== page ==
When I first started looking to buy, I thought the realtor was supposed to, legally, be looking out for my best interest. I thought I could trust their guidance, after all they’re the “buyer’s agent”, right? Very soon, I figured out I was foolish to assume that.
Hear me out, It’s not that real estate professionals are all dishonest but the way they get paid is essentially a conflict of interest. On top of that, they have to be relentlessly optimistic about the housing market. It’s almost a prerequisite for the job. In the end, humans are good at confirming their own biases when they need to.
So I like to understand incentives. Whose incentives line up with my needs as the buyer?
What are my needs? Basically I want to
- buy a house that I like,
- with no major issues,
- in the area I want,
- at a price as low as possible,
- that I can sell if I need to.
I want it to be a house I can sell should I want to move to a different city in the future. I don’t expect to move in the next 10 years but I don’t want to be trapped if I do.
I don’t want to buy any house for the sake of buying, I don’t want to buy in an area I don’t like. I most certainly don’t want to overpay. Also, I’d rather not buy a house than make a bad decision.
That’s it, those are my needs, they’re my incentives.
So what’s my realtor’s incentive? Well, I learned my realtor gets paid more if the house costs more. They also don’t get paid if I don’t buy the house. The more time they spend looking at houses with me, the less per hour they are getting paid if and when I do buy a house.
Even more interesting, they actually aren’t paid by the buyer at all, they are paid by the seller. The buyer gets their services for free! Always remember, if you aren’t paying for the product, you are the product. The seller is paying the buyer’s agent to deliver … me, the buyer.
So the higher the price of the house, the better deal for the realtor, the worse deal for me.
The less time spent selecting and vetting the house, the better deal for the realtor, the worse deal for me.
So clearly, their incentives are flat out opposite to mine.
Of course, you can say realtors work on recommendations, so they don’t want you to end up in a house you hate. But really, that’s just about managing expectations, isn’t it?
All they have to do is convince me that I made a good decision. That’s not that hard. I learned a long time ago that the more money people spend on a thing, the more they are convinced they made the right decision, because no one likes to feel like a chump. Throw in some solid FOMO about being priced out forever and everyone feels relieved they got any house at all.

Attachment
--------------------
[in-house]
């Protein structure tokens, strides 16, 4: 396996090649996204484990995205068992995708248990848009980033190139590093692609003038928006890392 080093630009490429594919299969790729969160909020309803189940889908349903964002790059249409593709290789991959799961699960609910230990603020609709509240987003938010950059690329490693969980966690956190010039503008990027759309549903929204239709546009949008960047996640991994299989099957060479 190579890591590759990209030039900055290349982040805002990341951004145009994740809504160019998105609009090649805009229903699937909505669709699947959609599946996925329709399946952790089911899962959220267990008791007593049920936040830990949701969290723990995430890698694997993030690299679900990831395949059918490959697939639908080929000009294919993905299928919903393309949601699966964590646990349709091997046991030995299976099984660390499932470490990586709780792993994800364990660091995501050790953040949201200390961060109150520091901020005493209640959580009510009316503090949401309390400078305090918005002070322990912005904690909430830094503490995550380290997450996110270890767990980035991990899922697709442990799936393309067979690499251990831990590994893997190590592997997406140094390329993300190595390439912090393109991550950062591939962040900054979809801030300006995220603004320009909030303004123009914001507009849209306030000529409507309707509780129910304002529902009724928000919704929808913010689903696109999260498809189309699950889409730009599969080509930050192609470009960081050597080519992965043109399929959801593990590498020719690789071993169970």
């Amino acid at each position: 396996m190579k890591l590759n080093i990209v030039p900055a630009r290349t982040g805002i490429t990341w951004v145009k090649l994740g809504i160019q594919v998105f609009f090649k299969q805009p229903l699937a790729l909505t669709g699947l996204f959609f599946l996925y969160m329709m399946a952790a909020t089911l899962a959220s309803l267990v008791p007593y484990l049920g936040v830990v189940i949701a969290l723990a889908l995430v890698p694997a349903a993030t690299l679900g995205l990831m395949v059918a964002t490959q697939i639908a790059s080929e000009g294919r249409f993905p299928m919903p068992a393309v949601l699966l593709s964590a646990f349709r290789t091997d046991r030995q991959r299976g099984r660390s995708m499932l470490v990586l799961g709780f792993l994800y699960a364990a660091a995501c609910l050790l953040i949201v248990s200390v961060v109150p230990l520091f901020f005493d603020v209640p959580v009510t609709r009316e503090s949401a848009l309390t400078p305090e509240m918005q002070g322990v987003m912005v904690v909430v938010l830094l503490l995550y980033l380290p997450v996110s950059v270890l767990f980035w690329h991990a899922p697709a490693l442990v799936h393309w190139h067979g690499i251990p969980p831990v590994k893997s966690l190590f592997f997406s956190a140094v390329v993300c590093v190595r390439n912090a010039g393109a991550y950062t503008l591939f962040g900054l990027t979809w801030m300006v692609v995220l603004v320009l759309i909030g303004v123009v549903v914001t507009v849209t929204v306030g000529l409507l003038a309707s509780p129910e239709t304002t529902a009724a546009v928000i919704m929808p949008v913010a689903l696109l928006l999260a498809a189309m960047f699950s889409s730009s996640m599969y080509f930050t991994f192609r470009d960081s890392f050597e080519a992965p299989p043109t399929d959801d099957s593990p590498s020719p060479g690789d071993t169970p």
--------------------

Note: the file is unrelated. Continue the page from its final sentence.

What about my lender? They’re taking the risk of lending me this immense amount of money to buy a house. If I default or foreclose, the house is theirs. If I overpay, now they have a house they paid too much for. Surely they don’t want me to get a risky loan on a crappy house I might fail to pay on, right?
Except as we saw in 2008, it’s not the lender that takes on any risk. They sell that loan right away to the financial markets. So no, they actually don’t care. They get paid whether you eventually default on that loan or not. They just want the volume, the more mortgages, the higher the mortgages, the more they get paid.
As long as they don’t do something outright illegal, they’re not taking on any risk. There’s even a name for this . It’s called moral hazard. It was a big issue with lenders in 2008.
“What Burry couldn’t understand was why a person who lent money would want to extend such a loan. “What you want to watch are the lenders, not the borrowers,” he said. “The borrowers will always be willing to take a great deal for themselves. It’s up to the lenders to show restraint, and when they lose it, watch out.”– Michael Lewis, The Big Short
The higher the mortgage, the better pay for the lender, the worse deal for me on total price.
The higher the mortgage, the better pay for the lender, the more stretched my affordability, the more risky for me.
Again, nope, their incentives are the opposite of mine.
So I haven’t got to the point of appraisal but I was thinking, well at least I’ll find out if they think the house is worth it? It’s their job to ensure that the house is actually worth what it sells for, right?
In fact, mortgage loan officers often say “You can’t overpay for the house. You’re going to get an appraisal.” That is such a comforting thought! Someone who is a Certified Professional will give me a gut check on this decision before it’s final.
As it turns out, again, not really. Appraisers know the contract price (the price you offered) when they do the appraisal. So they are influenced by it and will corroborate it, unless it is WAY off base. When appraisers know the contract price, they appraise the house on average 4% more than if they didn’t know it.